- Subglacially, where the basal ice layer is several meters thick.
The ice-proximal debris apron is similar to modern fluvial systems, with inclined bedding related to uplift of the region following rebound of the earth’s crust following the removal of glacier mass (isostatic uplift). All these glacigenic sediments have been reworked by flowing water and wind. The debris apron has also been modified by glaciotectonic deformation. Deformation structures include angular bubbly ice blocks, boudin and thrust blocks in the northern margin of the debris apron. This range of structures indicates a heterogeneous deformation regime within the basal ice of Wright Lower Glacier in the Dry Valleys of Antarctica. Strain rates measured within the basal debris-laden ice indicate that simple shear is occurring, resulting in foliation and boudin formation. The clean and debris-rich ice is has brittle failure, resulting in landforms similar to thrust-block moraines.
The work of these authors and others indicates that cold-based glaciers can generate landforms, and erode, transport and deposit sediment. Bedrock erosion occurs through fracture and abrasion as well as deposition. However, in comparison to glaciers in warmer climates, there is less abrasion at the ice-bed interface, resulting in coarser sediments and less clays and silts being produced. Sand is the dominant product. Pre-existing sediments have been reworked without much modification. The lack of free-flowing water has resulted in this lack of modification.
In summary, the glaciers in the Dry Valleys of Antarctica represent the end-members in the glacier thermal spectrum, being the coldest glaciers on earth. However, these glaciers are capable of erosion and deposition. Debris entrainment encompasses the detachment of frozen blocks of sediment from the subglacial substrate, which is then folded and thrusted. The geomorphological features that are created include sedimentary ridges and aprons with glaciotectonised sand and glacier ice, draped with a veneer of wind-blown sand. Supraglacial streams, which melted following increased albedos as a result of accumulations of wind-blown sand on the glacier surface, rework proglacial sediments, including the debris apron. All the glacial sediments bear little resemblance to their counterparts from warmer climates, and the preservation potential of these sediments is high.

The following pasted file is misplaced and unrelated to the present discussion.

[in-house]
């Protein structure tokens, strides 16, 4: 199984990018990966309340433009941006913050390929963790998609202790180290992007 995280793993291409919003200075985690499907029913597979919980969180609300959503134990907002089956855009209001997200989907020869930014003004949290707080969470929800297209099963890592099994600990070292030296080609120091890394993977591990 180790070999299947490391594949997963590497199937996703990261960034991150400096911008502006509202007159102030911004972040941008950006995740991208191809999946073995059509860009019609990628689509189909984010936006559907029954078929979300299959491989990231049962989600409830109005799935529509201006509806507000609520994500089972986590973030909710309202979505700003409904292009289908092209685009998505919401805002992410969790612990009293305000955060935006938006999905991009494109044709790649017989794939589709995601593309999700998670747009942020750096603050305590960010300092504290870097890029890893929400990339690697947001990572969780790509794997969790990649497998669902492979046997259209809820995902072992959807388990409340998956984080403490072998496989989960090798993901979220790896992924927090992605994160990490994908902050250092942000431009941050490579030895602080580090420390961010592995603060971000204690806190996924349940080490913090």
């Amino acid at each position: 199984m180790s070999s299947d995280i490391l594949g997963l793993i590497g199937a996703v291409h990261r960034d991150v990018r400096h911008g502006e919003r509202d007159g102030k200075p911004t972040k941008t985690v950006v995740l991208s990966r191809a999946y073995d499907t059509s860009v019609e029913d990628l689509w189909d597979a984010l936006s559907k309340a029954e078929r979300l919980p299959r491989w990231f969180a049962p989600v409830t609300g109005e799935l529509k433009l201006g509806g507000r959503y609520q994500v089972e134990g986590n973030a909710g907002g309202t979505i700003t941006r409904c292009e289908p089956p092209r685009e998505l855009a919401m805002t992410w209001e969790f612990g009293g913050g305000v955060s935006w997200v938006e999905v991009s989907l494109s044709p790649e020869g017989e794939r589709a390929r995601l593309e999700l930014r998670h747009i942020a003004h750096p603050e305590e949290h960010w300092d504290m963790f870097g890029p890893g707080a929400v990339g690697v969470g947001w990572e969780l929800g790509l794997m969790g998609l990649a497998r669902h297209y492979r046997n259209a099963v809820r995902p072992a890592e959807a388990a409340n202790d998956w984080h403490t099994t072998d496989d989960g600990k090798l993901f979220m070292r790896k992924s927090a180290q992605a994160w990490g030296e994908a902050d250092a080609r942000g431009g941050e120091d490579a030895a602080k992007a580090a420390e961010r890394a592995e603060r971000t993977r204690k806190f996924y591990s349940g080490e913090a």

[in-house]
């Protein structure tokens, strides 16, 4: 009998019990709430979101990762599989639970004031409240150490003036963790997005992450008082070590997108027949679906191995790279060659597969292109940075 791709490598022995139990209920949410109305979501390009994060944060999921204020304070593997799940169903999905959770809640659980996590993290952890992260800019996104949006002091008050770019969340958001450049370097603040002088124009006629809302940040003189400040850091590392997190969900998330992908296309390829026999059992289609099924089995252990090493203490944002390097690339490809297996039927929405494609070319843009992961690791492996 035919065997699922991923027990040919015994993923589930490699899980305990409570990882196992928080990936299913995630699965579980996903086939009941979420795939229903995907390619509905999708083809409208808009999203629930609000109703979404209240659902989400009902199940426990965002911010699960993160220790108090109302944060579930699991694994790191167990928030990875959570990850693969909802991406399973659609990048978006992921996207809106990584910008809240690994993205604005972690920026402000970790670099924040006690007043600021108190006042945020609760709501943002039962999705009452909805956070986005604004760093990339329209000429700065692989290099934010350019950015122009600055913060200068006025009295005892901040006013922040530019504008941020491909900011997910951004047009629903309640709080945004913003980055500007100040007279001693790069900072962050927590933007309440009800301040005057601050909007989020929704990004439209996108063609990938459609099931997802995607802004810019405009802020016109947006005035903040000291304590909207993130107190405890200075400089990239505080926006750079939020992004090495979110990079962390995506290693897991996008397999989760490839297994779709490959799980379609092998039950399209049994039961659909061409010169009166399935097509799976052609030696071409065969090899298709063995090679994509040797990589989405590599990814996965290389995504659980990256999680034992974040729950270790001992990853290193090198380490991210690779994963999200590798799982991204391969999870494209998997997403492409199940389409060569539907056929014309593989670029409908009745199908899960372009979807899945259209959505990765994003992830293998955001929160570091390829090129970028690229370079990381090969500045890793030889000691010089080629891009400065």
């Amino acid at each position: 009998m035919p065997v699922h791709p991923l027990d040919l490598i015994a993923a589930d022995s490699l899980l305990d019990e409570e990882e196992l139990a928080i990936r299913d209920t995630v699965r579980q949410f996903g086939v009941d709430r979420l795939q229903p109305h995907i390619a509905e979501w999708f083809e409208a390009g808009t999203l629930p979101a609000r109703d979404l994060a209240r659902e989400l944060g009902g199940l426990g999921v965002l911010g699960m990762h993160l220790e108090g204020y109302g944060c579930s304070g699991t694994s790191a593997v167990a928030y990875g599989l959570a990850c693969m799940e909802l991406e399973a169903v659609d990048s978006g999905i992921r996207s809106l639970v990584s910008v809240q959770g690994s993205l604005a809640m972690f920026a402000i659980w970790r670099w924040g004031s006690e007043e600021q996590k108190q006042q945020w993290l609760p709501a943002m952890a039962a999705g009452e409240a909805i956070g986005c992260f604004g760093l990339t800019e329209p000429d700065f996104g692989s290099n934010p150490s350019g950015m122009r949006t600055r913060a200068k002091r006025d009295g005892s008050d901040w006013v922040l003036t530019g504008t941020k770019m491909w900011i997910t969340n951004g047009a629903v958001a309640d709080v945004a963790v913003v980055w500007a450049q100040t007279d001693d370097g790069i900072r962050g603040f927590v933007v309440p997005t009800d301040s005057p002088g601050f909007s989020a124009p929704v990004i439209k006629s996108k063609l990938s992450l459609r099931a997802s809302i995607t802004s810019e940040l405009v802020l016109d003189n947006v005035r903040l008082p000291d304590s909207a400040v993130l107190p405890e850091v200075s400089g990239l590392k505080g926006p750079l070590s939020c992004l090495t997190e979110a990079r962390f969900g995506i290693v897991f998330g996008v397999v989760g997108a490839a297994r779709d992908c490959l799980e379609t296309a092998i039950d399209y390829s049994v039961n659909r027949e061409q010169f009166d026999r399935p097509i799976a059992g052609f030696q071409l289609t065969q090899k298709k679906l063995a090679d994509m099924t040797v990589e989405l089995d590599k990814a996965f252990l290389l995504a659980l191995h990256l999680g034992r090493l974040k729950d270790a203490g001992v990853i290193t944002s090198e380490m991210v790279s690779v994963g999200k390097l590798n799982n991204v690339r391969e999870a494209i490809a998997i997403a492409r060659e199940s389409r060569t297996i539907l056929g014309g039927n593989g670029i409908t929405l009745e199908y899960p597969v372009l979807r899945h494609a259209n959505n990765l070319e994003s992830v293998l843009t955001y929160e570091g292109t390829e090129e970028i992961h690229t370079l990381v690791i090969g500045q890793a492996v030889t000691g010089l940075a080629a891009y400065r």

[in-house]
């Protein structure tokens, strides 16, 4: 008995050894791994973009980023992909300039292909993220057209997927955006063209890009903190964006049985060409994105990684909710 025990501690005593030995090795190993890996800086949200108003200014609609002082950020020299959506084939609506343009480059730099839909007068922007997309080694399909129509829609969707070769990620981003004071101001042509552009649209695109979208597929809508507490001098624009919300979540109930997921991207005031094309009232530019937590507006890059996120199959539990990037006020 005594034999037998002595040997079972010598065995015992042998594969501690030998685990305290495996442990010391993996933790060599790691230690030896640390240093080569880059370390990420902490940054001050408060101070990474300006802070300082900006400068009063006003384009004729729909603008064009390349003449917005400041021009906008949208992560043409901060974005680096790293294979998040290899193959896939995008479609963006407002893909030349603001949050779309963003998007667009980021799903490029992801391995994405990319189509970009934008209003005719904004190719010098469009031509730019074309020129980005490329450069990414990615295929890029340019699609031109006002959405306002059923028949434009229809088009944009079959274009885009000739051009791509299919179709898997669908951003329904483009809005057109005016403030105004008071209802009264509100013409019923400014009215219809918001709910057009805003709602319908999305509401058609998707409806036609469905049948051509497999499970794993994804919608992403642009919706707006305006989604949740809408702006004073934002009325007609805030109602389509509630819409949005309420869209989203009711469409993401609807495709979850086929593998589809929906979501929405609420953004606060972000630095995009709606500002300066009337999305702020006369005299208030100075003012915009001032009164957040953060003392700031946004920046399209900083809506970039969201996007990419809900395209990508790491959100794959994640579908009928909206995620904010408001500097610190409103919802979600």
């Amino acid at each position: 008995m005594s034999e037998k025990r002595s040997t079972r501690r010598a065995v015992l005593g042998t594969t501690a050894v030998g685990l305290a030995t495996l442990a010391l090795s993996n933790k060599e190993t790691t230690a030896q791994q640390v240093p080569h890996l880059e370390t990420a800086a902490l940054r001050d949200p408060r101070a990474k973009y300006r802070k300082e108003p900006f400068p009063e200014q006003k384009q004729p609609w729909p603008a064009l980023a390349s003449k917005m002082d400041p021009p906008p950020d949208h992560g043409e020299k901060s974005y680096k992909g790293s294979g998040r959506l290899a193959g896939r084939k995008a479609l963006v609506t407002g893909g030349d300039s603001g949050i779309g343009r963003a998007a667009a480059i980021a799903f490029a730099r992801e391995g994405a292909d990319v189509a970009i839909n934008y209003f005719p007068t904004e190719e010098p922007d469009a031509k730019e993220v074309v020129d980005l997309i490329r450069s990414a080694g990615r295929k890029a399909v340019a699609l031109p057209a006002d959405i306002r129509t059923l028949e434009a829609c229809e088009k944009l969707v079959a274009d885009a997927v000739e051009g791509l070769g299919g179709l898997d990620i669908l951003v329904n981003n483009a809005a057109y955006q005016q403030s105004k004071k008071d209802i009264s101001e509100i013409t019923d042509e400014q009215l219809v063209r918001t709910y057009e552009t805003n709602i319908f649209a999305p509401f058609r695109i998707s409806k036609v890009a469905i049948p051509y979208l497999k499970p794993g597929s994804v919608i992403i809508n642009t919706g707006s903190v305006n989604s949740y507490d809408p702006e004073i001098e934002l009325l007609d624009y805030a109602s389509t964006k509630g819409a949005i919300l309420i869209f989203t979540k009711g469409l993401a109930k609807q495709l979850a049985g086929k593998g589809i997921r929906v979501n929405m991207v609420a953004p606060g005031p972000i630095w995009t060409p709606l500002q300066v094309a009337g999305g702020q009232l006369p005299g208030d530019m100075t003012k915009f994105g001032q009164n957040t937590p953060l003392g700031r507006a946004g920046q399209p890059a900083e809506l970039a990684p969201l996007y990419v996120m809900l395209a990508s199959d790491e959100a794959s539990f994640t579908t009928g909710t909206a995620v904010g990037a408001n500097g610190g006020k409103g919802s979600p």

The thermal regime is very important for how glaciers move, flow and operate, and is dependent on basal ice temperature, ice thickness, and the substrate. The chart below illustrates the different processes operatiing beneath temperate ice, cold-based glaciers, surging glaciers and polythermal glaciers.
|Ice streams||Surging glaciers||Sheet-flow ice (temperate)||Cold-based glaciers||Polythermal glaciers|
|Fast ice-flow velocity (> 0.8 km/year)||Quiescent with cyclic periods of fast ice flow||Steady-state slow ice flow (continuous forward momentum)||Very slow or no flow||Intermediate type, with a complex thermal structure.|
|Abrupt lateral shear margins||Each individual glacier has a unique periodicity||Slow movement over a lubricated bed||Ice at the ice-bed interface is not at pressure-melting point.||Snout, margins, sides and surface ice are not at pressure-melting point.|
|Large dimensions (> 20 km wide, > 150 km long).||Small to large dimension; valley and outlet glaciers||90 % ice sheet area||No free running meltwater, very cold environments||Pressure melting point may be reached in the accumulation zone, where ice is thicker.|
|10 % ice-sheet area||Crevassing, folding and squeezing with passage of surge front||Entrains, transports and deposits debris||Some glaciotectonic deformation may occur.||Meltwater at the base is rare|
|Highly convergent onset zone||Wet-based ice (may be cold-based during quiescent periods)||Processes of lodgement, deformation, thrusting etc. at the ice-bed interface||Can erode and striate boulders, with bedrock erosion occurring through fracture and abrasion, as well as deposition.||Debris entrainment and transportation is controlled by glacier structure.|
|Spatially focussed sediment delivery||Meltwater at the base is common (may include lakes, channels and distributed flow).||Less abrasion at the ice-bed interface than temperate ice, resulting in coarser material (especially sand).||Deformation of permafrost may be common as stress is transmitted through frozen ground.|
|Wet-based ice: sliding and deformation at the ice/bed interface||Most of the ice is at pressure melting point.||May rework pre-existing sediments or landforms with little modification.|